We’ve got Felix and Freida who started an ethically sourced cotton t-shirt company at eight years old, and Jean Hinchcliffe who founded the Sydney School Strike 4 Climate protests at thirteen. Again, fantastic causes, but technology could have been a bit more innovative here – try a fun research activity to save pages not just for readability, but sustainability as well.
In this way, You Can Change the World doesn’t commit to an audience. Maybe Bell was targeting children because they’re more impressionable and will teach their families about the environment, pushing the information up through the generations.
However, I don’t see this book attracting the attention of families that aren’t already environmentally minded. This is either a gift from an environmental parent to their child as their little bible, or a gift from an environmental uncle or aunt, or maybe even a baby-shower gift from that one diva that wants to make the other mums feel bad for all the wrapping paper they used (which this book wouldn’t do because it doesn’t talk about deforestation).
I also take issue with Bell advising to avoid clothes “Made in China” or “Made in Bangladesh”, and notably to seek clothes “Made in Australia”. This was one of the clearer examples of a moment that showcased a lack of research grounding the book. Firstly, “Made in Australia” does not necessarily mean that the products used were sourced in Australia, and definitely not that the product wasn’t created by workers earning under minimum wage (@Bonds, @JustJeans). This idea that China and Bangladesh are run solely on the backs of sweatshops and Australia just straight up has none – I shouldn’t have to explain that this is an outdated and xenophobic sentiment.
Now, this book does spill some tea:
‘Every day, the average Australian family creates nearly 2.5 kilos of waste. Over one year, that’s enough to fill a three-bedroom house!’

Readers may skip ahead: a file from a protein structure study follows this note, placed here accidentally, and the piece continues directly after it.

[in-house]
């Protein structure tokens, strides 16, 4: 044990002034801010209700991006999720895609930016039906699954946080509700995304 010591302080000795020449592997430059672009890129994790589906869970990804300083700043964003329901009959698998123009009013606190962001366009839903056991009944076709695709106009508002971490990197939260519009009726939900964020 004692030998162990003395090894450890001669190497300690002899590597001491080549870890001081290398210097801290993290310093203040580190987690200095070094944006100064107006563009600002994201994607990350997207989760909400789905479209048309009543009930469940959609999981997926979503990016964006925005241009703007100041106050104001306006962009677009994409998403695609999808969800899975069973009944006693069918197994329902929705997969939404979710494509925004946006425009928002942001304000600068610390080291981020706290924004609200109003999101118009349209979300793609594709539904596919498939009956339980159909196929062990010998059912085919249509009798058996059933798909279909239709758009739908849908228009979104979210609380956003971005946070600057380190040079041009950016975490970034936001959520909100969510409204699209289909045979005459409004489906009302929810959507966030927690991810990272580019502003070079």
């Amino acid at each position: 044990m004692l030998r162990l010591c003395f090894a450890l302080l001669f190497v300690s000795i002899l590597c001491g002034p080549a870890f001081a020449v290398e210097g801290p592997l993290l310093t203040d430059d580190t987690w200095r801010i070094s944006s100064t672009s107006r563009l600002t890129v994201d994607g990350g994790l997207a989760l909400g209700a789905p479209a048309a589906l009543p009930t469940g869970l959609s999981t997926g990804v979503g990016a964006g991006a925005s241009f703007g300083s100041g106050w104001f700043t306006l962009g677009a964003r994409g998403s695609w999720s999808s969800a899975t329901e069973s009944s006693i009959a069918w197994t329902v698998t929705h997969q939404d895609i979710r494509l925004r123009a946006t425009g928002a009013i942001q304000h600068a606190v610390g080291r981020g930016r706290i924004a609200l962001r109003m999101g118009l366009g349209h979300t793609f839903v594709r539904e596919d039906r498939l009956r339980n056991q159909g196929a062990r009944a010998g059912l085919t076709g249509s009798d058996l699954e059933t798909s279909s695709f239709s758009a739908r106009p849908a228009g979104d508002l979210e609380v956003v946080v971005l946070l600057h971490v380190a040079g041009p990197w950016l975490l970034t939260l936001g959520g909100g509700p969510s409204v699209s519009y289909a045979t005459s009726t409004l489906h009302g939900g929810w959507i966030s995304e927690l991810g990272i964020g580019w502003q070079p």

‘Every single known species of turtle has been found with plastic in or around its body.’
‘There are more plastic flamingos in the world than real ones.’
Those more serious parts of this book were my favourite, because it felt real. The whimsical take on this subject is especially fantastic for kids, but the truth is, the title is a lie. Children can change the world sure, but they can’t save it. Acting like this is a children’s issue simply because they will inherit the Earth is a fallacy. The truth is that we have to save the world right now – for them.
Bell gives us fantastic tips on how to do that, like plastic free birthday tips, recipes (they were a slayful idea), house-plant ideas and gardening tips, how to re-use trash, composting tips, pesticide free ways to keeps bugs away – the foundations are amazing! But being a book doesn’t do it all enough justice. This whole experience could have worked better and gained greater attention as a subscription box-like service, like the ones people get for Japanese lollies or book recommendations.
A monthly or so subscription dedicated to a sustainable idea (like sewing or composting), and each could come with a feature on the wonderful examples of young environment warriors, and a colouring in of an endangered animal (I mean take your pick). It could even be a situation where families pick their theme online whenever they want a delivery and all the boxes are prepared once ordered so there isn’t waste or missing out.
So yes, this book has great information, and Bell did kinda girlboss snap here, but not like those shortlists thought she did. It’s not just the kids that need to be doing more, it’s us – the current creatives of this industry that need to innovate here and now.
Jackson Machado-Nunes is a Meanjin based, non-binary writer in their final semester of undergraduate study. Follow their Instagram @deku.of.dune for outfit updates, and poetry off-cuts.